A state House committee rejected a bill last week that would have created a state-run health insurance exchange, as is required by the Affordable Care Act.
The state House’s Health Policy committee turned down the exchange by a 9-5 vote, meaning the federal government is now likely to play a large role in creating an exchange.
An opponent of the Affordable Care Act, commonly referred to as “Obamacare,” state Rep. Kevin Cotter, R-Mount Pleasant, praised the committee in a statement to Central Michigan Life.
“I appreciate the work of my colleagues who serve on the Committee on Health Policy, along with the residents of Isabella and Midland County who contacted my office regarding this issue,” Cotter said.
The state-run health exchanges mandated by the health care law are Internet marketplaces designed to drive down premiums through competition, to create transparency when choosing insurance, and to increase access to health insurance for the nation’s uninsured.
Under the law, states may choose to opt out of creating an exchange, in which case the federal government would either create one for the state or would work with the state in a partnership to set one up.
The federal government expects more than 25 million people to gain insurance through the exchanges, most of whom would receive aid in paying premiums. The exchanges are required to be up and running by October 2013.
The law requires all Americans to have health insurance by 2014 or else pay a penalty. A September report by the Congressional Budget Office estimates that six million people will opt to pay the penalty, which the CBO estimates will average out to $1,200 by 2016.
The committee’s decision comes as a disappointment to Gov. Rick Snyder, who had previously hoped the exchange bill would pass by the end of the year. Under the plan, Michigan’s exchange would have been run by a nonprofit corporation with federal funds until the beginning of 2015, when it would become a self-sustained operation.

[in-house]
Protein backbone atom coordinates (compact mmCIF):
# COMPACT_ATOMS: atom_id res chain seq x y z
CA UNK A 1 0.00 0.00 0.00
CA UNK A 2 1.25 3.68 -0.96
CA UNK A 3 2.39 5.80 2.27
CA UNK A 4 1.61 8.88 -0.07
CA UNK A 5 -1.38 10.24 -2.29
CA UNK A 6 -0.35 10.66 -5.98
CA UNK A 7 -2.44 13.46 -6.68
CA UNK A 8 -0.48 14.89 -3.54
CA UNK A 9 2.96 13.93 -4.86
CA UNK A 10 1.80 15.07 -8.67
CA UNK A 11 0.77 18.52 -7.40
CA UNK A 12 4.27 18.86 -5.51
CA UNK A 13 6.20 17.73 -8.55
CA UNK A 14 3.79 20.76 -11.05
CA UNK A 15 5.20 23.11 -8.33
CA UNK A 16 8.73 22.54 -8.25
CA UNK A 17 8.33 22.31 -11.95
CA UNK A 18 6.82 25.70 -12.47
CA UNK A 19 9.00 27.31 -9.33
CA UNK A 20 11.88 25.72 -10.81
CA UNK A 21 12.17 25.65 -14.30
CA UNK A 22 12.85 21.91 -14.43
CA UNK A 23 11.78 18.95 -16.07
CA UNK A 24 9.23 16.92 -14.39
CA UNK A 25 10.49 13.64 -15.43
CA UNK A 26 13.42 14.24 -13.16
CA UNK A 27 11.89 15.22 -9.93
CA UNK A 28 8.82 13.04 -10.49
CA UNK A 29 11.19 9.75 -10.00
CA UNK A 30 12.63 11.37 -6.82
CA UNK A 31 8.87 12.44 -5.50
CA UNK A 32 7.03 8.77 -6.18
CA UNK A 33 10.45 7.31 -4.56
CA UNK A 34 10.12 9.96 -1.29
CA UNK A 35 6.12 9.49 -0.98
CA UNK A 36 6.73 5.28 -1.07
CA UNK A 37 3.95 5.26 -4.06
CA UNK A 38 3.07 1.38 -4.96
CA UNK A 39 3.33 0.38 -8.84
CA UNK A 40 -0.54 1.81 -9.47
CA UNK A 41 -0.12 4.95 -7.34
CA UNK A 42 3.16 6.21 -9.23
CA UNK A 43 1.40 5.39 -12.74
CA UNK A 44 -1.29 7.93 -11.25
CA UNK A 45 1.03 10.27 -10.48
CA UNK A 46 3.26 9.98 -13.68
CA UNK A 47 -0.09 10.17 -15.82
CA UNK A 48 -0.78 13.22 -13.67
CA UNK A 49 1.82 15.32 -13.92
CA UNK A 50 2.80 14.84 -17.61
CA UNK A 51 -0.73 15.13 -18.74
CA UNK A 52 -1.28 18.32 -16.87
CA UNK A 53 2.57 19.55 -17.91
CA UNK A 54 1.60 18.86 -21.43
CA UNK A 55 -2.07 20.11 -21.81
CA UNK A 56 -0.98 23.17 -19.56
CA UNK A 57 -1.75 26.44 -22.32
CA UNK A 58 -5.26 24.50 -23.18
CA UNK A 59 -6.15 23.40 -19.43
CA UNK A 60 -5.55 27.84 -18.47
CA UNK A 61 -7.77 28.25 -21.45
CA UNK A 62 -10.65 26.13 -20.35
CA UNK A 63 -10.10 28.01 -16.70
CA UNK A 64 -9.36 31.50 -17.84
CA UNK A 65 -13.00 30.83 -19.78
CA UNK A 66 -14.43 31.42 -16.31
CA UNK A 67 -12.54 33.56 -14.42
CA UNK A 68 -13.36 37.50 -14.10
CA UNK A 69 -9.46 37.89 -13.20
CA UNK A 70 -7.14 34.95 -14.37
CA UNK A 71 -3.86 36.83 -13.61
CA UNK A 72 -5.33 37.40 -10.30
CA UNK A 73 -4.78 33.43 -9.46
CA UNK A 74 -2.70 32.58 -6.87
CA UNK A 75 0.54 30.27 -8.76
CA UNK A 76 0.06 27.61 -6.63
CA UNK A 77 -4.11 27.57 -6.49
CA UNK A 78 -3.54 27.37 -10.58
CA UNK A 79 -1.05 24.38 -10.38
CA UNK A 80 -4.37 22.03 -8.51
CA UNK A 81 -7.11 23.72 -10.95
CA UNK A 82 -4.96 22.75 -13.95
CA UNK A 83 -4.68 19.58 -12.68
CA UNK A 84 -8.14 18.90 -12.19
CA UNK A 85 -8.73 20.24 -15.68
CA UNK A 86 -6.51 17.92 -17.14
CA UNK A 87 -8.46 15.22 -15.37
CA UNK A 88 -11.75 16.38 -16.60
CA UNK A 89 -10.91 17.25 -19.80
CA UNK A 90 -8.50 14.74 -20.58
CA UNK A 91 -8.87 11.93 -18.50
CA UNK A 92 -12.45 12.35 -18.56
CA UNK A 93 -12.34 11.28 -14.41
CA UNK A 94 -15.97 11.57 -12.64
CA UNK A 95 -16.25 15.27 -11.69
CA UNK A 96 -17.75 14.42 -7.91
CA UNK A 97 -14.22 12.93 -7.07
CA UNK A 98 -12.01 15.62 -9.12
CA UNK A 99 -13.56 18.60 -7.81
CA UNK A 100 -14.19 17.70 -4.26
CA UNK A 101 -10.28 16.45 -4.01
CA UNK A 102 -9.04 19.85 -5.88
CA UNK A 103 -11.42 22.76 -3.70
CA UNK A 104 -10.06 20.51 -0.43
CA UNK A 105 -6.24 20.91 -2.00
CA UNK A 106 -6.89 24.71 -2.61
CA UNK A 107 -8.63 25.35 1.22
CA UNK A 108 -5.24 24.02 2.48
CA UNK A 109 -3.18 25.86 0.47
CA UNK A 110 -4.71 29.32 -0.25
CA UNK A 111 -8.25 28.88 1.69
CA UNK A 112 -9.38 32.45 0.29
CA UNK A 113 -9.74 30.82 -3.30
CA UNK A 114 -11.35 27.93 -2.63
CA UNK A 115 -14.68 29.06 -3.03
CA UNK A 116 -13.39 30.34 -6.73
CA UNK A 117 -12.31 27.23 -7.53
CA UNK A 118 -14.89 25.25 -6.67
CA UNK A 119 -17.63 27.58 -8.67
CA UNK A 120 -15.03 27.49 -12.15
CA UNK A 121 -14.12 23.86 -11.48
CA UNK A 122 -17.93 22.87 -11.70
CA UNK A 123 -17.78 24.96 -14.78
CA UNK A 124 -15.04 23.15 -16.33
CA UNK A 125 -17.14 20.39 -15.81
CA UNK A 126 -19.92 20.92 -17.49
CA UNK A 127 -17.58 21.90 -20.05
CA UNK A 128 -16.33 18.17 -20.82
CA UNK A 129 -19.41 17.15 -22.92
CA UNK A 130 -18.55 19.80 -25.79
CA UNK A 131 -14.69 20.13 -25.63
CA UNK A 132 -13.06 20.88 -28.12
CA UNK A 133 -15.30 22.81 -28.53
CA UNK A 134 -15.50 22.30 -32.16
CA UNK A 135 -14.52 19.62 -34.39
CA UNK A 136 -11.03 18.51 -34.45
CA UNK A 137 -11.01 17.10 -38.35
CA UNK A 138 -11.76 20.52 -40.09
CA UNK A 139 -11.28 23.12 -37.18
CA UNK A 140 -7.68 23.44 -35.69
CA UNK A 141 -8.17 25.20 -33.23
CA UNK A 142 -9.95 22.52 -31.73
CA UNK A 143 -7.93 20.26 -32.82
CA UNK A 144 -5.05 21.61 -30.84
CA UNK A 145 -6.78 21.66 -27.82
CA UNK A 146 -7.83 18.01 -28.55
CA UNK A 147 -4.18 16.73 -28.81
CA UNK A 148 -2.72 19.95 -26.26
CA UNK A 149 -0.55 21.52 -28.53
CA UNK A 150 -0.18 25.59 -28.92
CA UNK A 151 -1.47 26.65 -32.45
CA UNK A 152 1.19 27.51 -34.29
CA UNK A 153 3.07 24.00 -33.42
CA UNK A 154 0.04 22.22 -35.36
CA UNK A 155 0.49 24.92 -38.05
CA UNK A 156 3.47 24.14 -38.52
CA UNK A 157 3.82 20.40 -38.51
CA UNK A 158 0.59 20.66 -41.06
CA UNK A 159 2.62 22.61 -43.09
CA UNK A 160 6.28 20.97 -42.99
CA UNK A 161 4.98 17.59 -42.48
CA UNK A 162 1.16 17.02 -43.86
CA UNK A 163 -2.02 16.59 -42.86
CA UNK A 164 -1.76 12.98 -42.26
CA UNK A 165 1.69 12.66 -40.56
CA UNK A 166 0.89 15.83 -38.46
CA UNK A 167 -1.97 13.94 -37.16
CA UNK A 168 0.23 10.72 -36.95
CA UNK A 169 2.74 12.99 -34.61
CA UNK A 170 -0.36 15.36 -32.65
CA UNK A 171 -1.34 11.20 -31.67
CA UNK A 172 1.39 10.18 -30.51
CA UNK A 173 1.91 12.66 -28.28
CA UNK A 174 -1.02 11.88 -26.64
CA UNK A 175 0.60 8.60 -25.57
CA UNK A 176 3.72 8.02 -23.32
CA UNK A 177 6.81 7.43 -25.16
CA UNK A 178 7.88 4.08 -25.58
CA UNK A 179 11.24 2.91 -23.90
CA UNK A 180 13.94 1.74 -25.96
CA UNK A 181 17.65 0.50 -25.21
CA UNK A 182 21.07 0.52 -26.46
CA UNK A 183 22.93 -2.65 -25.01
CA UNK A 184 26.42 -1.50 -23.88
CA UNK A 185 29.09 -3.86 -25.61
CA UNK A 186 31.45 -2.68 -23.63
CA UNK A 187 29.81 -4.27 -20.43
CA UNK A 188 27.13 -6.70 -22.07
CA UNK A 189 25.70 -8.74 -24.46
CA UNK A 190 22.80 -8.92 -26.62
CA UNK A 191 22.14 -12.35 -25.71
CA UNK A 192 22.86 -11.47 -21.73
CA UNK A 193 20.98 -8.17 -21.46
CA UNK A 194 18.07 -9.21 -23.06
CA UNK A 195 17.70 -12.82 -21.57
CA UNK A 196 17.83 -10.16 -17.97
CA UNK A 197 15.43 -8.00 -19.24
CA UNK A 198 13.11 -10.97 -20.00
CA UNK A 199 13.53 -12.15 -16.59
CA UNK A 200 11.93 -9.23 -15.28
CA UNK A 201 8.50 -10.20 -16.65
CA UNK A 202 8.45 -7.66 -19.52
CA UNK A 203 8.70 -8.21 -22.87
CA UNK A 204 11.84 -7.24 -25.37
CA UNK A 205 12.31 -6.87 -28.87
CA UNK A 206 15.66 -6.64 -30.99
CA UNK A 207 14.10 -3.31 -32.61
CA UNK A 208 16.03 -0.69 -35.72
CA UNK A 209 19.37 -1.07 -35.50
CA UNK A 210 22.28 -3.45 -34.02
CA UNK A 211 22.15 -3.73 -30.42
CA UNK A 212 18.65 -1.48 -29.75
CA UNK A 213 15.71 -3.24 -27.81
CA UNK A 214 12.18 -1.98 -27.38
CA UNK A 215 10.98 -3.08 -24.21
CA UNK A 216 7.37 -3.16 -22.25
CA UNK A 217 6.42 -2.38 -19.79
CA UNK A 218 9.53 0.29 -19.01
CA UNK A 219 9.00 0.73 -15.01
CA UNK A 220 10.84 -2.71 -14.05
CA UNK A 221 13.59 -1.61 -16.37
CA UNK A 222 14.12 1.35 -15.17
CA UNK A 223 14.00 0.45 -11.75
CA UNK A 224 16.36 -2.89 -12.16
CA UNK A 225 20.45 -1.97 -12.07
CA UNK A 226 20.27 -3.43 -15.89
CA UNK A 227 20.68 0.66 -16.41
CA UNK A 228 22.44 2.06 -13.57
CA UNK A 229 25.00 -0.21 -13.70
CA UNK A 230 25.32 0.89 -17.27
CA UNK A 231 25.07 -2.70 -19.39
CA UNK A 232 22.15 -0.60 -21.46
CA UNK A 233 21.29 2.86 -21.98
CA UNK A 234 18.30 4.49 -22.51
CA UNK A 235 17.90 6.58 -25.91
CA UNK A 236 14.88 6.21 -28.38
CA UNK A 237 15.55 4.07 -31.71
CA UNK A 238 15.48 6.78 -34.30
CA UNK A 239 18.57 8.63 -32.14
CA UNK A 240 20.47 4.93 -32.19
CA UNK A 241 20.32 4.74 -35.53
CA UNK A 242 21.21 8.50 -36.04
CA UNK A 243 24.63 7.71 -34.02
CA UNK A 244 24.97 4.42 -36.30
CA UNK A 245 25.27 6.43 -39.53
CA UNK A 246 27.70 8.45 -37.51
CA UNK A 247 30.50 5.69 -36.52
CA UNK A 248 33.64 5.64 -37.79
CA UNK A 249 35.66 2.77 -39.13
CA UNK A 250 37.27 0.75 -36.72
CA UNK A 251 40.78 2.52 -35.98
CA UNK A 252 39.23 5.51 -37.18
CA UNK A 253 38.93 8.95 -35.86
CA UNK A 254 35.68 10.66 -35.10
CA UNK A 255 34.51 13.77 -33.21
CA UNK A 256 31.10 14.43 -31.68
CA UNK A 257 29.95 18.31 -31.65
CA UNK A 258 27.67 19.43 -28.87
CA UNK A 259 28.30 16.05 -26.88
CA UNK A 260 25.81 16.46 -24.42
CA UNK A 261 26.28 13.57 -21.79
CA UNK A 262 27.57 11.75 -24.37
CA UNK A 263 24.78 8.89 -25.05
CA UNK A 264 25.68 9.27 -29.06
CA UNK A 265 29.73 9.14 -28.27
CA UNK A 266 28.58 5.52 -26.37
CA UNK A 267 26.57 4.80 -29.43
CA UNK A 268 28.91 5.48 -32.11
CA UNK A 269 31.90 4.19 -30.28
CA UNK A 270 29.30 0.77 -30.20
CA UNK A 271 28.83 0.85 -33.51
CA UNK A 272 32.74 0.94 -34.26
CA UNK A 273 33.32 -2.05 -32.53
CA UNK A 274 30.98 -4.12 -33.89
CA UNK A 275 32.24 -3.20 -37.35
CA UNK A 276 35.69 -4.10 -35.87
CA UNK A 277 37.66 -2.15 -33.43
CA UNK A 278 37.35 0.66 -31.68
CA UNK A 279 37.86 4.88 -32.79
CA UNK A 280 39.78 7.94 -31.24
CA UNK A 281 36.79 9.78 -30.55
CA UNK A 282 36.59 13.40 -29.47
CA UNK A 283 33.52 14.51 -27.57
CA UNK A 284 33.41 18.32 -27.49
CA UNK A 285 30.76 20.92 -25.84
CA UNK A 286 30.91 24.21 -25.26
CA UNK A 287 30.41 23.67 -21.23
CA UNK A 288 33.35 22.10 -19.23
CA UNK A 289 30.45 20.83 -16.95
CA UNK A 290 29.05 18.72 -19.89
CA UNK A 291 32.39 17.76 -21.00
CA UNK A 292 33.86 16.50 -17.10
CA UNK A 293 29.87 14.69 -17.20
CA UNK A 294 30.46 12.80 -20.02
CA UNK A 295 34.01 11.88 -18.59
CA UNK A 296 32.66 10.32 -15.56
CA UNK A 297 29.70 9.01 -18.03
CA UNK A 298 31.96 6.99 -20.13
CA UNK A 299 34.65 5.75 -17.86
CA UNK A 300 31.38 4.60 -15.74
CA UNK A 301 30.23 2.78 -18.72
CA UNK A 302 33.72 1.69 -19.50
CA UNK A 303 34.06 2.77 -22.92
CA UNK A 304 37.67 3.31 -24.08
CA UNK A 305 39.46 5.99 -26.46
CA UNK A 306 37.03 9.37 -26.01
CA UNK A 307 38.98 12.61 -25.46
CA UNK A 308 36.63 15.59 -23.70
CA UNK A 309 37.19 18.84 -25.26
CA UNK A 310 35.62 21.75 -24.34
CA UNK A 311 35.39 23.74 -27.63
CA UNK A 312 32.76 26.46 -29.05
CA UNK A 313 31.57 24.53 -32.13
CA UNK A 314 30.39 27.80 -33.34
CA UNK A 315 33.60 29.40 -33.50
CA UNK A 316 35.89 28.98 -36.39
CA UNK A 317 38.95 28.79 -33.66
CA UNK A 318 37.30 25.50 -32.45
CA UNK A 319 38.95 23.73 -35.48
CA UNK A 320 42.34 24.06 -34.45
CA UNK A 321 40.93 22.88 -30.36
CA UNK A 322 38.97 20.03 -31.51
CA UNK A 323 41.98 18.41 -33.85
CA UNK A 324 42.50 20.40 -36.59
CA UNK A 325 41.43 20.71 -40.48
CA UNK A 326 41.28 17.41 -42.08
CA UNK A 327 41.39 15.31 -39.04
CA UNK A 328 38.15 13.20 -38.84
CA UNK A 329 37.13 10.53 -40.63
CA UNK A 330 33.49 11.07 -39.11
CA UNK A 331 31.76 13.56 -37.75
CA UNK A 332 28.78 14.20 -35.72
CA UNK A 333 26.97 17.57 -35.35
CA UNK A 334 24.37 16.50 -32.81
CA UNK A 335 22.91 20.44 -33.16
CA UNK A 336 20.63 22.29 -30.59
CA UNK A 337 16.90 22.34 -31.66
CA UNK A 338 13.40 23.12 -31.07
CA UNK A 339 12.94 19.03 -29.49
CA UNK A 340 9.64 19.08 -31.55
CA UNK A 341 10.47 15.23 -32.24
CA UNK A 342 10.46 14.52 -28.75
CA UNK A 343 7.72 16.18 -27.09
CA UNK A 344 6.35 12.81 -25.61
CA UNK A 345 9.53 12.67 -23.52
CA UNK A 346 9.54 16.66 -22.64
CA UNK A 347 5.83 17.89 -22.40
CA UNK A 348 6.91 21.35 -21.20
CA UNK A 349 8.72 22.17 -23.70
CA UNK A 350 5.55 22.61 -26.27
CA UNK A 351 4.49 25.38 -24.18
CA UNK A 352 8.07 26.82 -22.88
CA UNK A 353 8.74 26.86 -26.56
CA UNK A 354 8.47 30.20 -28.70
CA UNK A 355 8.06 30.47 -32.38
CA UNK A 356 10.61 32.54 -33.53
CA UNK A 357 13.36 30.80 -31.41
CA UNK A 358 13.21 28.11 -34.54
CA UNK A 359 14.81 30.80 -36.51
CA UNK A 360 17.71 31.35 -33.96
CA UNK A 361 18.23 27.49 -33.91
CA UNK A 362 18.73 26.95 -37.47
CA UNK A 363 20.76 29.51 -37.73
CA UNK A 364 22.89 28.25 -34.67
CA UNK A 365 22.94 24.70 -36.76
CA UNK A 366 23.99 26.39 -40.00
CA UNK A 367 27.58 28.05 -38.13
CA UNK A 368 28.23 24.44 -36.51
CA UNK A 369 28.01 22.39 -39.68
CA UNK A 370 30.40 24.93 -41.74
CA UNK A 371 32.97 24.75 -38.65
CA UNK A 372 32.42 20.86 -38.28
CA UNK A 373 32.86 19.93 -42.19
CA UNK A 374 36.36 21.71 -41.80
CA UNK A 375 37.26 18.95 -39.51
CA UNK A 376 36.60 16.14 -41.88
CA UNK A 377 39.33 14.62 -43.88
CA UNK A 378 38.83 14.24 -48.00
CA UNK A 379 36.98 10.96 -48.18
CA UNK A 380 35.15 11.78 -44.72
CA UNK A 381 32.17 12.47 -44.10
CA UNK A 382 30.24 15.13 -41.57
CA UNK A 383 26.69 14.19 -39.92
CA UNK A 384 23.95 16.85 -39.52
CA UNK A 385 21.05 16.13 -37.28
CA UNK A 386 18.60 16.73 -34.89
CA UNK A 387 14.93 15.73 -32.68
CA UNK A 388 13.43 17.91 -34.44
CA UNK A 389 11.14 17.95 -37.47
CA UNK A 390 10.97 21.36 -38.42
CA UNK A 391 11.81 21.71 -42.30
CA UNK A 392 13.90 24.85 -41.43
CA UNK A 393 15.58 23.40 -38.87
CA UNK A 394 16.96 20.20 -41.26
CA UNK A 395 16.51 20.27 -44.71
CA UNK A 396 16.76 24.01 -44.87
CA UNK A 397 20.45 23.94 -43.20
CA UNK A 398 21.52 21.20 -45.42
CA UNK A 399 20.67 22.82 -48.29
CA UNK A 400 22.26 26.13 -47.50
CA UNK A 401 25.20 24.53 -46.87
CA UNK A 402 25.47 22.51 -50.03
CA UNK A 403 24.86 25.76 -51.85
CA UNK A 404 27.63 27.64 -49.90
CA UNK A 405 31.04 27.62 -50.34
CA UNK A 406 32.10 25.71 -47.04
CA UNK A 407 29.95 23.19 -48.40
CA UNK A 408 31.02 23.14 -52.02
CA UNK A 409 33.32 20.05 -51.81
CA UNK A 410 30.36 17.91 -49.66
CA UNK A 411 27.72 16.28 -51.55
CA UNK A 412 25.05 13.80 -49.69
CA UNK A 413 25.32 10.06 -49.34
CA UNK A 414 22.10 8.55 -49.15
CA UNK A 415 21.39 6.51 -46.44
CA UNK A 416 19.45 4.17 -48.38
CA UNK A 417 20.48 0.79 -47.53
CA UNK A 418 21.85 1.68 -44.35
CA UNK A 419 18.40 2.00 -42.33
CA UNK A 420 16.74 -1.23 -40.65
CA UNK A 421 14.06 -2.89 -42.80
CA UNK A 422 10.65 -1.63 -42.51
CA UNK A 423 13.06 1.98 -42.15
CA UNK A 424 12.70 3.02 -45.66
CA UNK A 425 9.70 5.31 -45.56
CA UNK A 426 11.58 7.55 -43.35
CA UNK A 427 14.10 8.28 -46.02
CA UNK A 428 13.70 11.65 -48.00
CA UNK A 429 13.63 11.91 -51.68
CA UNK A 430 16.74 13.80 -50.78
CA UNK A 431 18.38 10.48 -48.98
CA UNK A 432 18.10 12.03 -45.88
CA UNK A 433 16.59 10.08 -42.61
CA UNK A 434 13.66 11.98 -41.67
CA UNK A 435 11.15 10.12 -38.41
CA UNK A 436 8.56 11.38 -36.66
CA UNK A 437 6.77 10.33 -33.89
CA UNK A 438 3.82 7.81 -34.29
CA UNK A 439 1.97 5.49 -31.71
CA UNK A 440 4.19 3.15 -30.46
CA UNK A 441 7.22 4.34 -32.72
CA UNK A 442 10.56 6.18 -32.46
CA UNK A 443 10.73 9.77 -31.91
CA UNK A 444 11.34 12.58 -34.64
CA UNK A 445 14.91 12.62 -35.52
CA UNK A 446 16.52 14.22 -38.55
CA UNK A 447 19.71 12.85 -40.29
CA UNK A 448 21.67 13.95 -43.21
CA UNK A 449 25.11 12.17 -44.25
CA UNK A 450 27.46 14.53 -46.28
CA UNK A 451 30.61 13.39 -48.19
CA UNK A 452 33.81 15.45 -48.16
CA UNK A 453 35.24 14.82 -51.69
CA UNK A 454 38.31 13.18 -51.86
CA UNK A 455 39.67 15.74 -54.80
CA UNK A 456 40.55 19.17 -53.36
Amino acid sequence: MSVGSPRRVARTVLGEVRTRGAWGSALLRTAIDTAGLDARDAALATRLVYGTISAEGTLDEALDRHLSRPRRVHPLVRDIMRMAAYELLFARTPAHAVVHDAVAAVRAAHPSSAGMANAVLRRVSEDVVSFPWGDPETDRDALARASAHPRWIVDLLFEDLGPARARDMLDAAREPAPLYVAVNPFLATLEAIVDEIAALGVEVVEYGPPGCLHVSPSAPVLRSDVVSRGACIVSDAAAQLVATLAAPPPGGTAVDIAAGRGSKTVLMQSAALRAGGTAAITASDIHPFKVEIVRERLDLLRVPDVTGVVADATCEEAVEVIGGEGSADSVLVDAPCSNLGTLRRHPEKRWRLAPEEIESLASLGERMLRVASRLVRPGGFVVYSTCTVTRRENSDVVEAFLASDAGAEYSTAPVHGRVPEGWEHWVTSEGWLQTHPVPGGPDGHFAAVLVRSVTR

Snyder’s office told the Detroit Free Press that the governor is looking to create a partnership with the federal government in which the state would create the website and set up the technology needed to run an exchange.
“It’s fair to say that state control is our first preference. But we knew there was going to be some controversy and compromise required,” spokesman Kurt Weise said.
States have until Dec. 14 to inform the U.S. Department of Health and Human Services whether or not they will be setting up an exchange.
Only 17 states and Washington, D.C., have opted to create their own exchanges so far. Michigan is among six states pursuing a partnership with the federal government, while 17 states rejected any involvement in creating an exchange. Ten are still up in the air.
The Affordable Care Act, seen by most as President Barack Obama’s signature legislative achievement, has been one of the most divisive pieces of legislation the country has seen in awhile. Polls show Americans deeply divided, mostly along party lines, on their support of the 2010 law.
The law survived a Supreme Court challenge from 26 states mostly in tact last summer when Chief Justice John Roberts, appointed by former President George W. Bush, joined the court’s four Democratic justices in upholding the law, though they did rule that states could opt out of the law’s mandated Medicaid expansion provision.